Good news! Julian's the man to have on board with any book project so it's safe to say this one will be very well researched.
Title: Re: Essential Eurocult books/magazines
Post by: Paul on 07 Aug 2007 - 10:54
Now this looks interesting,Matt Blake and Julian Granger are putting together a new book about obscure cinema titled 'The Wild Eye'.The first issue features Alain Delon,Elio Petri and Gianni Crea who made 'Non sparate suui bambini' ::),judging by the contents it looks like it'll be mostly Euro oriented.
Essential IMO.

More info here:
   [url]http://www.europeanfilmreview.co.uk/mattblake/writing/wildeye.htm[/url] ([url]http://www.europeanfilmreview.co.uk/mattblake/writing/wildeye.htm[/url])


Good news! Julian's the man to have on board with any book project so it's safe to say this one will be very well researched.


I second that - and as for the list of folk being profiled, I'm excited already.  There's just not enough written about Petri.
Title: Re: Essential Eurocult books/magazines
Post by: Stephen Grimes on 20 Aug 2007 - 11:26
Got issues #7 and #8 of Italian language genre magazine CINE 70 from Kult a few days ago,both are packed with cool stuff including  interviews with Castellari regular Massimo Vanni,Tony Kendall,D'amato h/c porn legend Mark Shannon and Corinne Cléry star of Story of O and Hitch-Hike amongst others.
Full of articles and admat/posterart of the more obscure Italian genre cinema from the 60's and 70's and all beautifully presented and designed,essential.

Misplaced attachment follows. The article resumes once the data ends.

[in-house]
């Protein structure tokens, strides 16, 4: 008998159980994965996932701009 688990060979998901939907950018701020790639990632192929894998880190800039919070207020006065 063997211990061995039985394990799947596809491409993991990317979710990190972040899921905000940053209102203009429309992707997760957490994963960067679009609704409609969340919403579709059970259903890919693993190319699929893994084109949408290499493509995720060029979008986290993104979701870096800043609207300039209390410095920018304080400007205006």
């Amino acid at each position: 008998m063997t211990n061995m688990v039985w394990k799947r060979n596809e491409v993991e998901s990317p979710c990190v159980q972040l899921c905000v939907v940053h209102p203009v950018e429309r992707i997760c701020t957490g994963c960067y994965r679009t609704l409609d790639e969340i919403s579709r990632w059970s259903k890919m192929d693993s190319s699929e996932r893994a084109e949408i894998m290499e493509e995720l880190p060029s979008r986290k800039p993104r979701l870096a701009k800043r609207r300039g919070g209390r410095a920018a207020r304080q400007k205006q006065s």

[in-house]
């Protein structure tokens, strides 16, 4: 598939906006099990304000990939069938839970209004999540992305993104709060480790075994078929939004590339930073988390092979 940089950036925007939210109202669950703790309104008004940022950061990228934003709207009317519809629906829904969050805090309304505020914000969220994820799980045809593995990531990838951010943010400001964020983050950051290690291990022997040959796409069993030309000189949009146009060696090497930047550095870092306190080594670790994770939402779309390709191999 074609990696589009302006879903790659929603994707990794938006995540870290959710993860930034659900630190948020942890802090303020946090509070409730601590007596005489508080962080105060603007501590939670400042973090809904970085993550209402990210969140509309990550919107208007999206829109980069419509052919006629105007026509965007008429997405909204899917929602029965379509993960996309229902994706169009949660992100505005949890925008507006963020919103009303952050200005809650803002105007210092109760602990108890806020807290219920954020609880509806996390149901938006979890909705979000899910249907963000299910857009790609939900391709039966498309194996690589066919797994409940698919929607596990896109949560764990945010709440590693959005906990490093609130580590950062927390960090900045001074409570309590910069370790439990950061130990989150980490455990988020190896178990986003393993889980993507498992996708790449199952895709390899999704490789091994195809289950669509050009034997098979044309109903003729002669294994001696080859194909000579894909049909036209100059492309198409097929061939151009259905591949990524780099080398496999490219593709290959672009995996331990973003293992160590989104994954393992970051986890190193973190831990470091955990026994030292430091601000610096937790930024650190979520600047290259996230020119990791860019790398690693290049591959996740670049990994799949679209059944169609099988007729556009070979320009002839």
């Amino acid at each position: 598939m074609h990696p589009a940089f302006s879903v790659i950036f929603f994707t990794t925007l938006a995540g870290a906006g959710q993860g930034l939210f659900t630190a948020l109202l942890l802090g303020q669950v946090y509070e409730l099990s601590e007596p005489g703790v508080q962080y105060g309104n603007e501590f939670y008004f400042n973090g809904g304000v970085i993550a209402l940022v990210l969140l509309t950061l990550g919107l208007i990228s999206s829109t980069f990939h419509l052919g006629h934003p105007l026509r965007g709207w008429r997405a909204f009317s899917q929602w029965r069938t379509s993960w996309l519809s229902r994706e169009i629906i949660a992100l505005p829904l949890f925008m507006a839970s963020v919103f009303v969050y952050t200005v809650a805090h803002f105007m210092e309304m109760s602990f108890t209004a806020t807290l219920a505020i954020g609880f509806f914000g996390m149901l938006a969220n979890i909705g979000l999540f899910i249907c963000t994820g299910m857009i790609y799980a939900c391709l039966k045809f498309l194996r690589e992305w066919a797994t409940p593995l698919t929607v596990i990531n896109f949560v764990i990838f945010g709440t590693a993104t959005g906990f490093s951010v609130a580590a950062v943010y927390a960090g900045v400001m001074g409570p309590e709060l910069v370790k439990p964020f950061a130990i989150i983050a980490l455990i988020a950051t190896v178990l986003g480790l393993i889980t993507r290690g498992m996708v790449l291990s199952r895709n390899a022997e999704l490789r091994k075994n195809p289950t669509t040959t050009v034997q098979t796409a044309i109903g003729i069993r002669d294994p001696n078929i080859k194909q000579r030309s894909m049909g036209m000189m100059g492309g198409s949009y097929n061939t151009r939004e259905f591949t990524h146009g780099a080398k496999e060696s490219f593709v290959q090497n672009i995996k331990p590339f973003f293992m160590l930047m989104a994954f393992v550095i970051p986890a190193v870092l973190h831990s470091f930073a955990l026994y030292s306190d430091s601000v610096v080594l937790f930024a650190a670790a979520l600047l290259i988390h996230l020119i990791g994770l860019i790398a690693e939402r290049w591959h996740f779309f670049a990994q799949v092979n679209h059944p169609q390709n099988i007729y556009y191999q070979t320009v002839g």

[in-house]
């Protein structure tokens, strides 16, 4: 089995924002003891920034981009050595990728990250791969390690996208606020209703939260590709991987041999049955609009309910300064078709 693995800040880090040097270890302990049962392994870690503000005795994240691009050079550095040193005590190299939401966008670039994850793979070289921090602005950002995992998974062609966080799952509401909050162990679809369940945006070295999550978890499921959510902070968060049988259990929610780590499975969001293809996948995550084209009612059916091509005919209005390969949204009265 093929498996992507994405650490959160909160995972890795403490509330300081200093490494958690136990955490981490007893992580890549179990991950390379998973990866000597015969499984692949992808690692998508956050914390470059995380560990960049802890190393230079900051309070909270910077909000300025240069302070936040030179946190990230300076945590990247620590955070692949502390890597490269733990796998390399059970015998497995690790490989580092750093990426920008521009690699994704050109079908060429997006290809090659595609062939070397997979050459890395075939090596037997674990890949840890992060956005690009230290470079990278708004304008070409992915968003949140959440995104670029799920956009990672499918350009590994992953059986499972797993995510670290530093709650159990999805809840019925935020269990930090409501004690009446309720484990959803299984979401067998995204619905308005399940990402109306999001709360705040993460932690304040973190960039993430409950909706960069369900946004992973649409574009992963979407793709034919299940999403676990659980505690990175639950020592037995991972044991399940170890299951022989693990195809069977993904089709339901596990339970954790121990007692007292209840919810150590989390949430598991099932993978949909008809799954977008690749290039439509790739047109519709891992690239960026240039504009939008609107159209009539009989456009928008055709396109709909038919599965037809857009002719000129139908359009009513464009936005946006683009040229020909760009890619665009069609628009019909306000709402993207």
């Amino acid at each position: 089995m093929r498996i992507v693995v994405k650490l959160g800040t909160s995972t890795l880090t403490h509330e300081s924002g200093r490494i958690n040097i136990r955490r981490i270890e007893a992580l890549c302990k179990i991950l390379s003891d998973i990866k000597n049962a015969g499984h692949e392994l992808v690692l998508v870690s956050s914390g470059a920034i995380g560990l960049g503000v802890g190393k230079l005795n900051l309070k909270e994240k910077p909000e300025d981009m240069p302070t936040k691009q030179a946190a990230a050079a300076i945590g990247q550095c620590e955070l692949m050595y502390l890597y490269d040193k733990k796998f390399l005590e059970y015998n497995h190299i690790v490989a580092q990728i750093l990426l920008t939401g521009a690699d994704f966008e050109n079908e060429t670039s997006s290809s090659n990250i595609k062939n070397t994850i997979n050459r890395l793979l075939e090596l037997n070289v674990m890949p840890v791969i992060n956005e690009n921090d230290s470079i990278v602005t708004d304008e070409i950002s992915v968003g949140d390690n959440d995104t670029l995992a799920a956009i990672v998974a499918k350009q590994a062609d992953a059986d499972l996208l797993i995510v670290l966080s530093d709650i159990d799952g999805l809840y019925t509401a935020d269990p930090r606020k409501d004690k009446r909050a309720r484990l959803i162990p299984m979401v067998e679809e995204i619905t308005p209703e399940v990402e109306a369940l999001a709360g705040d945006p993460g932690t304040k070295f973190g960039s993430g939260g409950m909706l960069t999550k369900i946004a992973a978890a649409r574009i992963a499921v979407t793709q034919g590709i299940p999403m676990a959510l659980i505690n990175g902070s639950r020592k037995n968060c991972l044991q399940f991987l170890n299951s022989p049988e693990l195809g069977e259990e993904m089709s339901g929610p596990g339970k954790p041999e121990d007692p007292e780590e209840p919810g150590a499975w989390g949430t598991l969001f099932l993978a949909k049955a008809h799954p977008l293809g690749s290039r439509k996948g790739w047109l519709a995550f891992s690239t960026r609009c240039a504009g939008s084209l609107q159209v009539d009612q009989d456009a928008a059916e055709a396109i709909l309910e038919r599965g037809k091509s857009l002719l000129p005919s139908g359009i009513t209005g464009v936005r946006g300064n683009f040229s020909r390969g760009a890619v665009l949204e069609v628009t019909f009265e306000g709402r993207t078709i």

(http://img462.imageshack.us/img462/4447/p8200248yc0.jpg)
(http://img257.imageshack.us/img257/4584/p8200247lu2.jpg)
Title: Re: Essential Eurocult books/magazines
Post by: Inspector Tanzi on 20 Aug 2007 - 11:28
Whats that pic of Vanni on the bottom of the cine70 on the left, he looks like Chuck Norris in "Missing in Action" :-\
Title: Re: Essential Eurocult books/magazines
Post by: Mart85 on 20 Aug 2007 - 14:40
Cool stuff, Stephen, thanks for posting.
Title: Re: Essential Eurocult books/magazines
Post by: Stephen Grimes on 23 Oct 2007 - 20:34
The new issue of Is It..Uncut? is due out soon but i'm not impressed with the new look cover,looks a bit too Fangoria for my liking.Contents seem ok though including reviews of Assassination,Getting Even,Craze etc
(http://img87.imageshack.us/img87/9232/uncut23jn9.gif)
Title: Re: Essential Eurocult books/magazines
Post by: Wostry on 20 Nov 2007 - 19:04
IMHO the best film magazine of the world is the german SPLATTING IMAGE. Published since 1990, it deals with with every kind of cult film. The resident eurocult expert is one Christian Kessler: the guy has the greatest knowledge in the field I've ever encountered and he writes magnificently.

He also wrote the books WILKOMMEN IN DER HÖLLE (a spaghetti western encyclopedia) and the italian horror overview DAS WILDE AUGE.

Some of his SI-articles are up on his awfully designed website, but are in german of course:

http://christiankessler.de/inhalt.htm
Title: Re: Essential Eurocult books/magazines
Post by: Inspector Tanzi on 20 Nov 2007 - 19:19
He also wrote the books WILKOMMEN IN DER HÖLLE (a spaghetti western encyclopedia) and the italian horror overview DAS WILDE AUGE.
Do you know if this has a load of pictures in it or not, i don't mind having books i can't undertand as long as there are loads of great pics ::)
Title: Re: Essential Eurocult books/magazines
Post by: Wostry on 20 Nov 2007 - 19:26
I own only DAS WILDE AUGE (not in it's original form, a hungaro-german friend of mine photocopied the whole book for me :D - all of his books are OOP and very hard to find, on the german ebay they go for incredible prices) it has good picture material but nothing too exotic, in his books it's the text that counts.